JENNIFER SCHONBERGER: I want to ask you about the custody rule that the SEC has put forward in terms of extending it to crypto. You post a declaration that Coinbase is a qualified custodian. Has the SEC put its stamp of approval on it?
FARYAR SHIRZAD: Well, the SEC said — to its credit, actually — we’ve been asking for regulations in all kinds of aspects of crypto markets. This is an area that affects us where there were actually regulations. And so the agency released a proposed rule. And under the terms of the proposal that the agency released, it is clear that our custodian, CTCT, is an eligible custodian. And we are confident that once the rule is finalized, it will remain a qualified trustee. So we’re pretty good about that.
JENNIFER SCHONBERGER: Mm-hmm. And I want to ask you too, Coinbase CEO Brian Armstrong tweeted recently, he heard rumors that the SEC wants to get rid of crypto staking. I put that question to the SEC. The SEC says it regulates conduct, not industries. Of course we saw what happened to the Kraken. Are you hearing anything new from the SEC on the betting front?
FARYAR SHIRZAD: No. I mean, as with anything that comes out of the SEC, we have to analyze the information that’s available to try to connect the dots to see if there’s an element of what they’ve said that applies to us. We’ve looked at the Kraken settlement quite closely, compared to our own betting offering, and it’s very different.
Our betting offer is not a security. We essentially provide a review service to anyone who can bet on their own, if they choose, but instead asks us to do it for them. So we do the strike. The protocol determines what the return is and the terms of the staking event. We charge a fee, a transparent fee that is known in advance, on top of that. So we offer a service, a fee for our service. And it is far from a certainty. And we are very confident that if necessary, we will be able to defend it quite effectively.
JENNIFER SCHONBERGER: Of course, I know that you, along with the rest of the crypto industry, really want a new tailored set of rules from the Securities Exchange Commission for crypto. But the flip side of that would be legislation from Congress. Are you listening, are you talking to lawmakers on Capitol Hill right now about what we could see on the legislative front this year? Can we expect some sort of new regulation for crypto this year?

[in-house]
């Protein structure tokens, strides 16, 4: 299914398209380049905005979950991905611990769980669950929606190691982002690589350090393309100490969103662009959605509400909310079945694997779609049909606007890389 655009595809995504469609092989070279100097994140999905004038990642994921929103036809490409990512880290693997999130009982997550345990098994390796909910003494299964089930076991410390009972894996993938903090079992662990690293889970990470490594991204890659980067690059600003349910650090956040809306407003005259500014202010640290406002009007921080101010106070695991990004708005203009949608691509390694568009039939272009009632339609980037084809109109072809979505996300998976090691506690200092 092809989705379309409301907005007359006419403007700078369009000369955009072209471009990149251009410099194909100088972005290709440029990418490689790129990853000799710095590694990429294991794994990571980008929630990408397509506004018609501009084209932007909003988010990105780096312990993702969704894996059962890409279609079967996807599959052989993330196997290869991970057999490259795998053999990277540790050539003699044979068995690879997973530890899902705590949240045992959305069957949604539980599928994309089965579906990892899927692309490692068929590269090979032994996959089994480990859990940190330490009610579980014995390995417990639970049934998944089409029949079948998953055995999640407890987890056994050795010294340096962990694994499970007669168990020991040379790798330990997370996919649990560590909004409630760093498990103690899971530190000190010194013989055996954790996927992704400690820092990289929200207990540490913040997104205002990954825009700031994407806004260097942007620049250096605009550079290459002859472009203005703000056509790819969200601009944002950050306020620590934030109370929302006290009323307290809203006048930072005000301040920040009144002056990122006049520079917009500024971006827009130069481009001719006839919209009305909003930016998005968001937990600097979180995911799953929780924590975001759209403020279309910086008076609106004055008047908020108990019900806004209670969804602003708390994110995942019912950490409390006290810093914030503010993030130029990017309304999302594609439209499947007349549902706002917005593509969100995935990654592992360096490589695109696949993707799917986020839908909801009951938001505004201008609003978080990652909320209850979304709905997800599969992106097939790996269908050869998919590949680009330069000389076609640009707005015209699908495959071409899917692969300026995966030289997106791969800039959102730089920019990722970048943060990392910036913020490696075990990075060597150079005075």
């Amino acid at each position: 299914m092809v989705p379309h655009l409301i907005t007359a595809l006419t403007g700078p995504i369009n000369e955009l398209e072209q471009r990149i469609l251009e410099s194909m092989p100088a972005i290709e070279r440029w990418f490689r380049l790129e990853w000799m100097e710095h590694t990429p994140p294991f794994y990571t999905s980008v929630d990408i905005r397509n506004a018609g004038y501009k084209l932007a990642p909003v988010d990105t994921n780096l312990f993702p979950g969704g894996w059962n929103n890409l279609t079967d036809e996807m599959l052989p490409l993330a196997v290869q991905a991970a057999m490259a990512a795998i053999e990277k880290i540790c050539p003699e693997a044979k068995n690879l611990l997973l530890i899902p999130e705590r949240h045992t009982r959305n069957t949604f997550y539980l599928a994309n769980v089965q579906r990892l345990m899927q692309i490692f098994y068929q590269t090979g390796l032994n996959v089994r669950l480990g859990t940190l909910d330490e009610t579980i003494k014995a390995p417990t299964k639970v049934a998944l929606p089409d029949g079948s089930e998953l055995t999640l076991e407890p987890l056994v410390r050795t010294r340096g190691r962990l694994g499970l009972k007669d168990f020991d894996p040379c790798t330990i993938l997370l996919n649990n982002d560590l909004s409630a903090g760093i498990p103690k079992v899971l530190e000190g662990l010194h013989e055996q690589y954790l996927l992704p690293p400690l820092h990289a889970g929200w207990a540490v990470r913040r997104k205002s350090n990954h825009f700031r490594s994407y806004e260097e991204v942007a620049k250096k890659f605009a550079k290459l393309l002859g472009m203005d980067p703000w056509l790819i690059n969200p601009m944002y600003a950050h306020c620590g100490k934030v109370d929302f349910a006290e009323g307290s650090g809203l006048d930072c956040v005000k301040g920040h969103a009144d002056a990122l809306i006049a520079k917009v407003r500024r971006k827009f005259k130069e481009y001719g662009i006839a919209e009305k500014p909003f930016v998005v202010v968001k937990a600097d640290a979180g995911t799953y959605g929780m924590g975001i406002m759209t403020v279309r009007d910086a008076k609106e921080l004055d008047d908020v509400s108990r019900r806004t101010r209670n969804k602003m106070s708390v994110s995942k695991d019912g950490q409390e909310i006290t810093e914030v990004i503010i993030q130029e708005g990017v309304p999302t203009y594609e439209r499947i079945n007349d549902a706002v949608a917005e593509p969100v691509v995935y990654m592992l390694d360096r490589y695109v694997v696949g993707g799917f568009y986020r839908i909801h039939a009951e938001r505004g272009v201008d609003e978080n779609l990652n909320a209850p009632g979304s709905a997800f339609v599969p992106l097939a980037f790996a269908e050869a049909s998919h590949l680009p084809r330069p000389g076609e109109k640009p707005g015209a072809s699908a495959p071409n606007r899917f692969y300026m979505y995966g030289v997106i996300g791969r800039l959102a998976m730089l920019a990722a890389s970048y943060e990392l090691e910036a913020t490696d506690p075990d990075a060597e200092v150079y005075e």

FARYAR SHIRZAD: I think we will see significant action on legislation this year. There at about the end of the last Congress, which ended last December, there were probably seven major important bills with bipartisan support in the House. The Senate, the Democrats, the Republicans, the Banking Committee, the Agriculture Committees, the House Finance Committees, all the relevant bodies, both sides of the aisle, both sides of the capitol, are very much of the opinion that we need regulation around crypto. for cryptocurrencies to create a federal-level spot market authority for crypto-securities to essentially encourage the SEC to provide the clarity it has not provided itself.
And then for stablecoins, that we expect from our conversations with policy makers that you will see significant action on legislation, starting almost immediately. Now the legislation is a difficult thing to achieve. But there is a lot of interest and motivation to start the process. And we think that’s quite exciting.
JENNIFER SCHONBERGER: And my thanks to Coinbase’s Head of Policy Faryar Shirzad for that interview. Now, separately, given all the fallout that we’re seeing from the bank failures and the issues around executive compensation and bonuses, Rachelle, I’m just getting some breaking news right now that the Biden administration is about to announce that they need Congress to draft legislation to strengthen their authorities on repayments and penalties for it. Ranking member of the House Financial Services Committee, Maxine Waters, is drafting a letter in response that she will be releasing soon that she is working on legislation to give the administration those powers. Back to you.
RACHELLE AKUFFO: Appreciate the latest news there. Jennifer Schonberger there for us.